Tuesday, October 11, 2016
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Mount Diablo State Park is one of the ecological treasures of the San Francisco Bay Area. Every season in the park has its special qualities. Discover them for yourself, from the mountain’s 3,849-foot summit to its beautiful wildflowers, extensive trail system, fascinating wildlife, and distinctive rock formations. *1
Unless you’re an equestrian or live in Morgan Territory, chances are you’ve never visited Perkins Canyon, at the northeast corner of Mount Diablo State Park. On maps, trails seem short and confusing and it’s not clear where to park. You’ve been missing out. Trail loops are short but fascinating, there is great history and geology, really diverse wildlife and spring wildflowers, two historic rock dams, one of the most beautiful creeks in the State Park—and an easily accessible volcanic dome. *4
Begin this hike from the wide pull-out on right side of Marsh Creek Road about 1.3 miles beyond Regency Drive in Clayton. There is an emergency call box with a big blue sign-CC M 16. Enter through the unmarked park gate onto the unsigned Sharkey Rd.
At Marsh Trail/Sharkey Rd junction; go left onto Marsh Trail. The broad fire road runs parallel to Marsh Creek Rd as it goes upward on a moderate grade through the oak woodland. The trail drops down from its high point towards Miwok Rd. The trail is named for Dr. John Marsh (1799-1856). He owned a nearby ranch called “Los Meganos” (Spanish for “sand dunes”). He was the first American settler in Contra Costa County. John descended from an old New England family and was a graduate of Harvard College. In 1837, he obtained a grant from the Mexican government that contained 13,316-acres at the foot of Mount Diablo, now the geographic center of Contra Costa County. John married Abbie Tuch Marsh in 1851 and subsequently built the “Stone House” about four miles West of Brentwood. In 2002, the State of California acquired the 4,000-acre Cowell Ranch adjacent to the Stone House to create one of the newest Parks in the State. John was brutally murdered and robbed on September 24, 1856, while driving his buggy on the road from one of his ranches in Martinez. *2
At the trail junction, turn right Miwok Rd. It goes uphill towards the transmission towers where the pavement ends. The trail drops downhill on a gentle grade as it travels across the grassland. Miwok is translated as “people” or “Indian people” and identifies any one of several different Native Californian groups. Native Californians lived in the area of Mount Diablo State Park for over 5,000 years before the arrival of the Europeans. *2
At the next trail junction, turn left onto Olympia Trail. It cuts through the oak woodland before leading you out across the open grassland. O”Olympus”, the mountain throne of the Greek gods, and “Olympia”, the site of the Olympic games, repeatedly have been used for American place names. Such is probably the case here. However, the local legend persists that this peak was named for “Olympia Beer.” Before the area was annexed to Mount Diablo State Park, the Concord/Mount Diablo Trailride Association built many of the trails around Mount Olympia. The Association’s trail builders supposedly stashed Olympia Beer along the trail to refresh themselves after a hard days work. Today, alcohol is not permitted in the Park. Leopold Schmidt founded Olympia Brewing Company in Tumwater, WA in 1896. Since 1983, it adopted the enduring slogan: “tis the Water.” Unfortunately, the last can of Olympia rolled off the line on May 27, 2003. Olympia Brewing Company is now history. *2
Stay on Olympia Trail, it continues back through the woods before exiting out along the equestrian facility to the Oak Hills Trailhead parking area.
Go straight onto Oak Hills Trail, it turns south as it runs parallel along the west side of Morgan Territory Rd towards Perkins Canyon meadow with grand views of North Peak and the old mercury mine pond. Starting in the 1860s, mercury was mined just north of here. During World War II, the operation became the largest producer of mercury in the United States. *3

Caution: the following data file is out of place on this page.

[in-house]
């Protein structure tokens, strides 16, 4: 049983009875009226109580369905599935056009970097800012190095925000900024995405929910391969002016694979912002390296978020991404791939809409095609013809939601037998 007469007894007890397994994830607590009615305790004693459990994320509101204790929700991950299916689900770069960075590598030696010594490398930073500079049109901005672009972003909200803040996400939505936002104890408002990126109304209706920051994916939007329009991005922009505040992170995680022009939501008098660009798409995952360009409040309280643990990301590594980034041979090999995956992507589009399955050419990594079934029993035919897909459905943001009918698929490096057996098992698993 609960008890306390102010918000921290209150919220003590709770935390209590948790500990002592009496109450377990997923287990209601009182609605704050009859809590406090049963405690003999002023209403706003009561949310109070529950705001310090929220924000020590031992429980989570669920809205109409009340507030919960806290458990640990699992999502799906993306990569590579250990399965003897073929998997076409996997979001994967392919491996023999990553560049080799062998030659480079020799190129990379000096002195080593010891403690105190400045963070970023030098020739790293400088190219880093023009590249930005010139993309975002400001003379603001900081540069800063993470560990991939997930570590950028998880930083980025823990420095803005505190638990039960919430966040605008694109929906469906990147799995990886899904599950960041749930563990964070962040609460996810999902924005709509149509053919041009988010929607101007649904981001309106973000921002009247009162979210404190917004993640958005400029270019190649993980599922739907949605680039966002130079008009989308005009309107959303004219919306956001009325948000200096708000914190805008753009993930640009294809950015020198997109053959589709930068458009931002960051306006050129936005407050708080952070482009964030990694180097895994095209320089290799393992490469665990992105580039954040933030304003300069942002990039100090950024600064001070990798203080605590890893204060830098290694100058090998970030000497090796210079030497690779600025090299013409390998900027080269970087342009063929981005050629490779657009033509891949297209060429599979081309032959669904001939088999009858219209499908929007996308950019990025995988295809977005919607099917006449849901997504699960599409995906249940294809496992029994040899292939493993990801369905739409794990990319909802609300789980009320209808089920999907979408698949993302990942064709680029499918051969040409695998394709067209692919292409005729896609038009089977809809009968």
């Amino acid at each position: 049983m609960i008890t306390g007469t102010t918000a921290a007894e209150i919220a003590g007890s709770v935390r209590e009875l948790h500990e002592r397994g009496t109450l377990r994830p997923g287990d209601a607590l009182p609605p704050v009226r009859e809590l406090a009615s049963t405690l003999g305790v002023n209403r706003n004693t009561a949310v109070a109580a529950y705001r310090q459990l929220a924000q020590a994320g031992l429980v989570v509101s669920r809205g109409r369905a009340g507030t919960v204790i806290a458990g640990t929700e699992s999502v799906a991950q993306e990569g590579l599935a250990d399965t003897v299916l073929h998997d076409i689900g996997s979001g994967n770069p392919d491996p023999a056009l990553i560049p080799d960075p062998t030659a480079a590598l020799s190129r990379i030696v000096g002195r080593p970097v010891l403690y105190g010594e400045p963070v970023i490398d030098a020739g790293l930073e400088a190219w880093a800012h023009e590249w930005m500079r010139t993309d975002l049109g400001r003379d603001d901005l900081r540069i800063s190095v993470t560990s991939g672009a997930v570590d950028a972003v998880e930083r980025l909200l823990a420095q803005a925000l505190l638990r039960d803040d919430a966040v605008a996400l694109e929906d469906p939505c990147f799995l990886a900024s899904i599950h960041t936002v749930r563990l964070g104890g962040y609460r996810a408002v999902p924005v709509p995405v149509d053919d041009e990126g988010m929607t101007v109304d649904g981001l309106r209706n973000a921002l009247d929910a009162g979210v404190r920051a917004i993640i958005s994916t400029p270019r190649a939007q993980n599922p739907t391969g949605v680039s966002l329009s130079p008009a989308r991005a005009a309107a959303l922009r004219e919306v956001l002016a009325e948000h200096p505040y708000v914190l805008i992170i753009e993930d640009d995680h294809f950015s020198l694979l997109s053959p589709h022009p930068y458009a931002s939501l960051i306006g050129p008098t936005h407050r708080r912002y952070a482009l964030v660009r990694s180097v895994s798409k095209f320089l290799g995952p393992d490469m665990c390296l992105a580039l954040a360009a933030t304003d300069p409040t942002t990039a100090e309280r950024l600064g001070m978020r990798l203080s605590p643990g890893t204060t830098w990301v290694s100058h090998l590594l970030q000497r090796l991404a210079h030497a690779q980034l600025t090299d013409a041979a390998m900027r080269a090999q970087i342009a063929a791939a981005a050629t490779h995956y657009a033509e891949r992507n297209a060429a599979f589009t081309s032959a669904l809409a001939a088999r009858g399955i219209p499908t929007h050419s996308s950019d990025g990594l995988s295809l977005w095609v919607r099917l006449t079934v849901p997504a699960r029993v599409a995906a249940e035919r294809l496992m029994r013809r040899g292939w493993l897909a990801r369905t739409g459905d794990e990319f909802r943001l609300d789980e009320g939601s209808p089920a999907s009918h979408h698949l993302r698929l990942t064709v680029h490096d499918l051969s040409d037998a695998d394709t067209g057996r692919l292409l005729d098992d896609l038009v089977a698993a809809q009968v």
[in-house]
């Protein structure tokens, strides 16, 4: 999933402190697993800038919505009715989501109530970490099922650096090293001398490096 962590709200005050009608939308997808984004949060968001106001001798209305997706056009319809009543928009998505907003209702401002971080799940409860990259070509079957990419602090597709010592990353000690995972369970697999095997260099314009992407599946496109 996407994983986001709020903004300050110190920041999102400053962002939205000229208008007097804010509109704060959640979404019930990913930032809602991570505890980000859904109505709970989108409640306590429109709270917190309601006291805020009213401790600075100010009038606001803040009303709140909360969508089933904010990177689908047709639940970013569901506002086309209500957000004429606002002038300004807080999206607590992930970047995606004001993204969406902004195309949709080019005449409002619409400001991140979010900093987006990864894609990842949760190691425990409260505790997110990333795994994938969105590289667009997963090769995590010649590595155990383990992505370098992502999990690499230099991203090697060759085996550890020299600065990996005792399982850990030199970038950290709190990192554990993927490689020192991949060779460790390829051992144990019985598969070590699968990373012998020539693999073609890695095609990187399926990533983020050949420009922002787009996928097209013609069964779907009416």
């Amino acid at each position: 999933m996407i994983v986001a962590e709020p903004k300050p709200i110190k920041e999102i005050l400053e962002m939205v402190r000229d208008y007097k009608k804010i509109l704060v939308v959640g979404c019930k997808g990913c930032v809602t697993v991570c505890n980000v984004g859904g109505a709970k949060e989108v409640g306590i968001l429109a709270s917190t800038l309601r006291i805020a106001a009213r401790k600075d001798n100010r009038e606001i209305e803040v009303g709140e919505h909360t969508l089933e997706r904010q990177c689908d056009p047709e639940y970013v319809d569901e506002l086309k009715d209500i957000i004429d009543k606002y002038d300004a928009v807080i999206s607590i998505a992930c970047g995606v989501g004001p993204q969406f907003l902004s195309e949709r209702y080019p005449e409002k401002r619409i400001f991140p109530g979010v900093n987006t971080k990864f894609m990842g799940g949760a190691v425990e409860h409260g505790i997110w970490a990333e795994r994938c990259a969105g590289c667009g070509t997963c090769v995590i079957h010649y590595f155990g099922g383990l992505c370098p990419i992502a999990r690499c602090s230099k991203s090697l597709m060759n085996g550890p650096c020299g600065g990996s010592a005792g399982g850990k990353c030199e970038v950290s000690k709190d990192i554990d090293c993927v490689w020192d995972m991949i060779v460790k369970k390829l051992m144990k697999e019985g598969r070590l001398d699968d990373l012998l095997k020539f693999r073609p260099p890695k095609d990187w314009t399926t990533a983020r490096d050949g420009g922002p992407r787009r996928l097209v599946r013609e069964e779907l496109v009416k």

The trail continues across Dunn Creek to the Diablo Mines trail junction, turn left to stay on Oak Hills Trail as it continues across the open oak-studded grassland.
At the next trail post, go straight to stay on Oak Hills Trail to the next junction.
At the next Oak Hills Trail junction, turn right onto the unmarked Perkins Trail to Perkins Canyon. PERKINS CANYON is named for Solomon D. Perkins (l822- ?), a native of Missouri, purchased property in 1859 and farmed in the Morgan Territory area. *2
Perkins Canyon is a great place to visit, with diverse wildlife and wildflowers, interesting human history, and one of the most beautiful creeks in the state park. It’s also the perfect place to study the effects of the 2013 Morgan fire, the largest fire on Mount Diablo since 1977. A steep-sided hill the shape of a mushroom top is the centerpiece of lower Perkins Canyon. It’s not a volcano. It’s a place where lava the consistency of toothpaste oozed up from underground, probably four or five million years ago. *3
The trail comes to a split, go straight to stay on Perkins Trail followed by a left at the next unmarked junction.
The single track trail continues through dense brush as you travel further south at Perkins Creek and the dome.
Perkins Trail ends at a beautiful historic rock dam at Perkins Creek.
Enter through the dam and follow the gorgeous dry creekbed upstream. As interesting as the dome is, however, the creek is more so with rocks from the dome mixed with more colorful ones from the main peaks. Some rocks in the creekbed are separated by million of years of geologic history. Look for red chert, blue-green serpentine, and white-grey dacite. The creek brings down everything from above. *3
Perkins Creek is rock lined the entire length with one rock pool after another.
The dry rocky creekbed leads to the second historic rock dam.
More geological rocks can be found along the dry creek.
Continue through the upper gorge and follow the faint trail through the dense brush.
Cross the creek to stay on Perkins Trail, it steadily climbs out of the canyon through thick chaparral scrub, towering sycamores and gray pines. You are literally at the base of North Peak with views of the steep slopes to the west.
The trail shows some of the charred remnants from the 2013 Morgan Fire.
The single track trail continues uphill through dense vegetation on a moderate grade to the first highpoint.
North Peak is straight above the canyon to the west. Take in the expansive view of the steepest side of the peak with its communication towers at the top.
Perkins Trail continues upward through the thick vegetation and charred trees stumps to the junction at Ray Morgan Rd.
Optional out & back to trek: continue uphill towards the high tension power lines and cross over the gate onto private property. (Do so at your own risk)